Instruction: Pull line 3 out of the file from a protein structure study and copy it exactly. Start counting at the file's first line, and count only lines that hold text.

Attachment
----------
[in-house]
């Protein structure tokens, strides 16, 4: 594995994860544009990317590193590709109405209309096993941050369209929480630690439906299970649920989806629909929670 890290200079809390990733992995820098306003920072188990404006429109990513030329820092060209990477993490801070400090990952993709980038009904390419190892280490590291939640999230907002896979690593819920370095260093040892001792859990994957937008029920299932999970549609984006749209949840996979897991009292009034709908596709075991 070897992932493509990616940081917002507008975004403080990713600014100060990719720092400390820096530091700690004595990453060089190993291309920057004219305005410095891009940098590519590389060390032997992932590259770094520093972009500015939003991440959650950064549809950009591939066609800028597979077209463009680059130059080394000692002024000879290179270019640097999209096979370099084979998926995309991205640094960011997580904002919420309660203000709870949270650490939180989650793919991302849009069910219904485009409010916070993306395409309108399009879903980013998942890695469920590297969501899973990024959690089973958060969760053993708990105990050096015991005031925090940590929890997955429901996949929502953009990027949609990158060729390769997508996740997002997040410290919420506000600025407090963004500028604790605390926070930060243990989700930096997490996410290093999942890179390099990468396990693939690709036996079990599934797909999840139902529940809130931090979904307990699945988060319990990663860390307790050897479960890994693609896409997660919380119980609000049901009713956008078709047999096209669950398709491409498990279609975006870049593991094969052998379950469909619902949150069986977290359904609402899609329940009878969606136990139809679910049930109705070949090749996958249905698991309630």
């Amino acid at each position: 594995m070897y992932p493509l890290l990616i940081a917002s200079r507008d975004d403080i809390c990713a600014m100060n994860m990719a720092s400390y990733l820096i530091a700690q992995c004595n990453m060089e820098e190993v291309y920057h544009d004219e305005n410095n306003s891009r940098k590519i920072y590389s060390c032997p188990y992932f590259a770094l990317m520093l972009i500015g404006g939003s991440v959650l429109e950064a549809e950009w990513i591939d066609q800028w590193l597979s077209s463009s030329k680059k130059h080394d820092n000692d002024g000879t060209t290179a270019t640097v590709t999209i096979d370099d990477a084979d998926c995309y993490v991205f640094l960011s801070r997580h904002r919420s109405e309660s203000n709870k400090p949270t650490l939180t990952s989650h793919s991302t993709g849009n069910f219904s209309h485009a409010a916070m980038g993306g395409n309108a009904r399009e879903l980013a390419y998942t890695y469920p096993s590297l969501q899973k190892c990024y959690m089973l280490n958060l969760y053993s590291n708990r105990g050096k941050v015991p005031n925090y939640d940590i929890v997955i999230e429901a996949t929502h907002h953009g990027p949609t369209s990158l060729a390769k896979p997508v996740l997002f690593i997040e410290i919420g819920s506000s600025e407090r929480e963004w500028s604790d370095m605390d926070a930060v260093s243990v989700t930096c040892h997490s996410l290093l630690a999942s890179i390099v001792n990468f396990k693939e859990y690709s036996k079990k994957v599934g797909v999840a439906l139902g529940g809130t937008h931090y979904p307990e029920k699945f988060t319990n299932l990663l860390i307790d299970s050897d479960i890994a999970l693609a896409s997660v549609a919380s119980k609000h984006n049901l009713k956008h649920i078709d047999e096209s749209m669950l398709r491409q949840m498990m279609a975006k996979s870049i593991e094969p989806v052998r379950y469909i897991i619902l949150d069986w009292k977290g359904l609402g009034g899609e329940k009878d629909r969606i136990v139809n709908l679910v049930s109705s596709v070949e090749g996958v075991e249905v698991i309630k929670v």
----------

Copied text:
């Amino acid at each position: 594995m070897y992932p493509l890290l990616i940081a917002s200079r507008d975004d403080i809390c990713a600014m100060n994860m990719a720092s400390y990733l820096i530091a700690q992995c004595n990453m060089e820098e190993v291309y920057h544009d004219e305005n410095n306003s891009r940098k590519i920072y590389s060390c032997p188990y992932f590259a770094l990317m520093l972009i500015g404006g939003s991440v959650l429109e950064a549809e950009w990513i591939d066609q800028w590193l597979s077209s463009s030329k680059k130059h080394d820092n000692d002024g000879t060209t290179a270019t640097v590709t999209i096979d370099d990477a084979d998926c995309y993490v991205f640094l960011s801070r997580h904002r919420s109405e309660s203000n709870k400090p949270t650490l939180t990952s989650h793919s991302t993709g849009n069910f219904s209309h485009a409010a916070m980038g993306g395409n309108a009904r399009e879903l980013a390419y998942t890695y469920p096993s590297l969501q899973k190892c990024y959690m089973l280490n958060l969760y053993s590291n708990r105990g050096k941050v015991p005031n925090y939640d940590i929890v997955i999230e429901a996949t929502h907002h953009g990027p949609t369209s990158l060729a390769k896979p997508v996740l997002f690593i997040e410290i919420g819920s506000s600025e407090r929480e963004w500028s604790d370095m605390d926070a930060v260093s243990v989700t930096c040892h997490s996410l290093l630690a999942s890179i390099v001792n990468f396990k693939e859990y690709s036996k079990k994957v599934g797909v999840a439906l139902g529940g809130t937008h931090y979904p307990e029920k699945f988060t319990n299932l990663l860390i307790d299970s050897d479960i890994a999970l693609a896409s997660v549609a919380s119980k609000h984006n049901l009713k956008h649920i078709d047999e096209s749209m669950l398709r491409q949840m498990m279609a975006k996979s870049i593991e094969p989806v052998r379950y469909i897991i619902l949150d069986w009292k977290g359904l609402g009034g899609e329940k009878d629909r969606i136990v139809n709908l679910v049930s109705s596709v070949e090749g996958v075991e249905v698991i309630k929670v």